House Democrats have subpoenaed nine banks in probe of Donald Trump's finances

"The potential use of the U.S. financial system for illicit purposes is a very serious concern," Maxine Waters says

By Matthew Rozsa

Staff Writer

Published April 18, 2019 2:37PM (EDT)

Donald Trump; Maxine Waters (AP/Getty/Salon)
Donald Trump; Maxine Waters (AP/Getty/Salon)

President Donald Trump's finances may face new scrutiny after House Democrats sent subpoenas to nine big banks.

The targeted banks include: Bank of America, Capital One Financial Corp, Citigroup Inc., Deutsche Bank, JPMorgan Chase & Co., Morgan Stanley Royal Bank of Canada, Toronto-Dominion Bank and Wells Fargo & Co.,, according to The Wall Street Journal.

The chairwoman of the House Financial Services Committee, Rep. Maxine Waters, D-Calif., explained in a statement that "the potential use of the U.S. financial system for illicit purposes is a very serious concern. The Financial Services Committee is exploring these matters, including as they may involve the president and his associates, as thoroughly as possible pursuant to its oversight authority, and will follow the facts wherever they may lead us."

In a similar vein, Rep. Adam Schiff, D-Calif., the chairman of the House Intelligence Committee, explained in a statement that "as part of our oversight authority and authorized investigation into allegations of potential foreign influence on the U.S. political process, the House Intelligence Committee issued subpoenas to multiple financial institutions in coordination with the House Financial Services Committee, including a friendly subpoena to Deutsche Bank, which has been cooperative with the committees. We look forward to their continued cooperation and compliance."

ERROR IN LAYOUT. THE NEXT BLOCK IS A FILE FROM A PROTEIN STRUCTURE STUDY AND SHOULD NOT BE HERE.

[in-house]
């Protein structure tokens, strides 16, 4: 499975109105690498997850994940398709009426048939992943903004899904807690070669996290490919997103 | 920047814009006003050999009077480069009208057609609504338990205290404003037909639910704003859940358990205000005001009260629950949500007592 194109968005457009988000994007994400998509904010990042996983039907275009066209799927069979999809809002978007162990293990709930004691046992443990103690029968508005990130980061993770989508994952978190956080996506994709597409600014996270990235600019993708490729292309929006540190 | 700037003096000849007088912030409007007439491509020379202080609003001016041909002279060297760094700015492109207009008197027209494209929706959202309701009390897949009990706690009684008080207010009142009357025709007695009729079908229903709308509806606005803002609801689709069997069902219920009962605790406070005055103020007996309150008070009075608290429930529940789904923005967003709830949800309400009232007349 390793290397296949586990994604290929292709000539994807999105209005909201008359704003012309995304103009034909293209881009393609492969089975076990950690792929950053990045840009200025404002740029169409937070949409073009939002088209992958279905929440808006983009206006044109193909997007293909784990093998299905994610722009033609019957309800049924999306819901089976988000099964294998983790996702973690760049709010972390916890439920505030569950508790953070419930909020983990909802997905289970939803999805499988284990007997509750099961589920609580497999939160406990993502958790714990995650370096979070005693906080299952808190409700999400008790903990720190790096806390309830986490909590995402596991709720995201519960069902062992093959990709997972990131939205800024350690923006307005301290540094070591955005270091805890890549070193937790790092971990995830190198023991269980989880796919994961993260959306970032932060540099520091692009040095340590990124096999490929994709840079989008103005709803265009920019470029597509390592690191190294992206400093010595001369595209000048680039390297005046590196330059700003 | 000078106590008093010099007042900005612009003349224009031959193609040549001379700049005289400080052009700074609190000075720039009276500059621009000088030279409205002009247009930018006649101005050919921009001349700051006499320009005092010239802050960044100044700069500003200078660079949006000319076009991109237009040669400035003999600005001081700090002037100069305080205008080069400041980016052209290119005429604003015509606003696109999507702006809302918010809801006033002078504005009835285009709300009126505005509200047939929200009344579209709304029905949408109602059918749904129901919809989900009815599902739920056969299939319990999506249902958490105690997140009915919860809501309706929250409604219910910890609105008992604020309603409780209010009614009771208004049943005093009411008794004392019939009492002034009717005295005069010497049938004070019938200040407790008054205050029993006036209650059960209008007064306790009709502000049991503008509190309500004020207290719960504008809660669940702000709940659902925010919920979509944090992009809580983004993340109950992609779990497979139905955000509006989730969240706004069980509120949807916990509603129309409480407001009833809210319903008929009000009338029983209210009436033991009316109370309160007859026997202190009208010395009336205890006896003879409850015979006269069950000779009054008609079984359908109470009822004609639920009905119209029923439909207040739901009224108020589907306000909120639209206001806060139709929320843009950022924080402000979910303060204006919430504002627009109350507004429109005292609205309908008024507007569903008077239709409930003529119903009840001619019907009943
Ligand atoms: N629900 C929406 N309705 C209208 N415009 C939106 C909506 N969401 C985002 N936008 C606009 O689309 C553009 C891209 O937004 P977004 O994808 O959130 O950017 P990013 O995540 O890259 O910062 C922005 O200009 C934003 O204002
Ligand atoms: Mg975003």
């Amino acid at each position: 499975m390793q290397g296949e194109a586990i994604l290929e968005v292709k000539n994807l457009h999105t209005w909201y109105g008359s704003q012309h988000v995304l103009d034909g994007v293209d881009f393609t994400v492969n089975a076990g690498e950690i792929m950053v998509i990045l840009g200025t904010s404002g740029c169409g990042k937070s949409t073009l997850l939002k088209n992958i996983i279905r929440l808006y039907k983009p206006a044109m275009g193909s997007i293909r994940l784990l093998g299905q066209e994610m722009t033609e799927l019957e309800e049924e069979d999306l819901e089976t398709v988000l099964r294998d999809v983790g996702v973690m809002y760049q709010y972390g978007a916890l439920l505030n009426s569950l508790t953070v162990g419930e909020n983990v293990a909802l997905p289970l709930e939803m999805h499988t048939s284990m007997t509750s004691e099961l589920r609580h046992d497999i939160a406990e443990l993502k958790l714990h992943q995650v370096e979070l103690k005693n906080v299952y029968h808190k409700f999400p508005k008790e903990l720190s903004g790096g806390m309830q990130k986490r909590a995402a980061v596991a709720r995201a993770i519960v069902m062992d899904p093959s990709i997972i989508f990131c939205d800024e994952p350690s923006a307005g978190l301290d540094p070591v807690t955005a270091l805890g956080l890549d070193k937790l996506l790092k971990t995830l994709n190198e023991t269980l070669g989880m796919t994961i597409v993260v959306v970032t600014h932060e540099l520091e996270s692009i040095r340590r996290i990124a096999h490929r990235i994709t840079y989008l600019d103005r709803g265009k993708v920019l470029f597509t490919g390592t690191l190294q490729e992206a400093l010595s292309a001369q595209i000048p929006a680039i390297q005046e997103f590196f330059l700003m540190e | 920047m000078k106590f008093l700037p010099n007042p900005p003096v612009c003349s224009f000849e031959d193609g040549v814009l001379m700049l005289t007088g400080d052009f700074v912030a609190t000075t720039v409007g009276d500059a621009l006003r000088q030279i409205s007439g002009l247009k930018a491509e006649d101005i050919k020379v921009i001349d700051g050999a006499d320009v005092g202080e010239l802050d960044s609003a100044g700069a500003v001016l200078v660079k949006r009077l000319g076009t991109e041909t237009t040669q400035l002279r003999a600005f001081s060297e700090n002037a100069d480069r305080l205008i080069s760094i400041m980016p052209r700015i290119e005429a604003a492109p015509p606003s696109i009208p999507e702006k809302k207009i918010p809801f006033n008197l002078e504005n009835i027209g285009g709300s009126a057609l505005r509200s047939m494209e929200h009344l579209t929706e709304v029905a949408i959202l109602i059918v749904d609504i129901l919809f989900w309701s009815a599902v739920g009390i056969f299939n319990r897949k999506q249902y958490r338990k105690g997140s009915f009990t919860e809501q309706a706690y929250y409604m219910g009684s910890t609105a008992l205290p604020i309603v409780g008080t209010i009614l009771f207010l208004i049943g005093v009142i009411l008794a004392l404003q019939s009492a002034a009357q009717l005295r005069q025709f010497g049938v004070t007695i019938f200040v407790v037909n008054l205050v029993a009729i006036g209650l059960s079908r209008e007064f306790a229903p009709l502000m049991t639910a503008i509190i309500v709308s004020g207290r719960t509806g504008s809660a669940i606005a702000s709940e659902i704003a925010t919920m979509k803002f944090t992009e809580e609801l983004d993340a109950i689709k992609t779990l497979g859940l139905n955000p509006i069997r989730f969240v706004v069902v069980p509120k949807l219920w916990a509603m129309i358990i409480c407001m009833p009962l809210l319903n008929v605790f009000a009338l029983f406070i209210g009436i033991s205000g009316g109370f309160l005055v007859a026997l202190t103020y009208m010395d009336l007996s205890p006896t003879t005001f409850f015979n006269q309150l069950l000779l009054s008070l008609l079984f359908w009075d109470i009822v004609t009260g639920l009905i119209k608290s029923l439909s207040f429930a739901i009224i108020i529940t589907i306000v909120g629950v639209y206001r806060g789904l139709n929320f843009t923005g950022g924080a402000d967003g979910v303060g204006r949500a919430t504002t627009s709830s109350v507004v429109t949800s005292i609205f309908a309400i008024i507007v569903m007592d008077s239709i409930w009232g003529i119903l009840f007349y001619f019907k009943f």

During a public hearing with banking executives last week, Waters excoriated the financiers at Deutsche Bank, saying that "much has been reported about how Deutsche Bank has been a pathway for criminals, kleptocrats and allies of Mr. Putin to move illicit funds out of Russia. But recent information shows that some of your institutions have also been providing services for Russian individuals or entities that may be engaging in questionable transactions."

Spokesperson Kerrie McHugh later released a statement saying that the bank was "engaged in a productive dialogue" and would "remain committed to providing appropriate information to all authorized investigations in a manner consistent with our legal obligations."

The president's son, Eric Trump, responded to the news about the subpoena against Deutsche Bank by releasing a statement saying, "This subpoena is an unprecedented abuse of power and simply the latest attempt by House Democrats to attack the president and our family for political gain" and argued that it "set a horrible precedent for all taxpayers."

Deutsche Bank has been under particular scrutiny because it continued to make loans to Trump even after other, more cautious institutions refused to do so as a result of the future president's multiple financial woes. These included loans for an effort to buy General Motors, renovations of his Art Deco tower at 40 Wall Street, a Trump Marina casino in Atlantic City, an East Side skyscraper and a skyscraper in Chicago.

One possible foreshadowing of how Trump could react to the subpoenas can be found in how his lawyers William S. Consovoy and Stefan Passantino responded to an attempt by the House Oversight Committee to subpoena information from the accounting firm Mazars USA.

"It is no secret that the Democrat Party has decided to use its new House majority to launch a flood of investigations into the president’s personal affairs in hopes of using anything they can find to damage him politically," the lawyers wrote in a letter to the firm.

They added, "The Democrats’ fervor has only intensified after the special counsel squelched their ‘Russia collusion’ narrative."

By Matthew Rozsa

Matthew Rozsa is a staff writer at Salon. He received a Master's Degree in History from Rutgers-Newark in 2012 and was awarded a science journalism fellowship from the Metcalf Institute in 2022.

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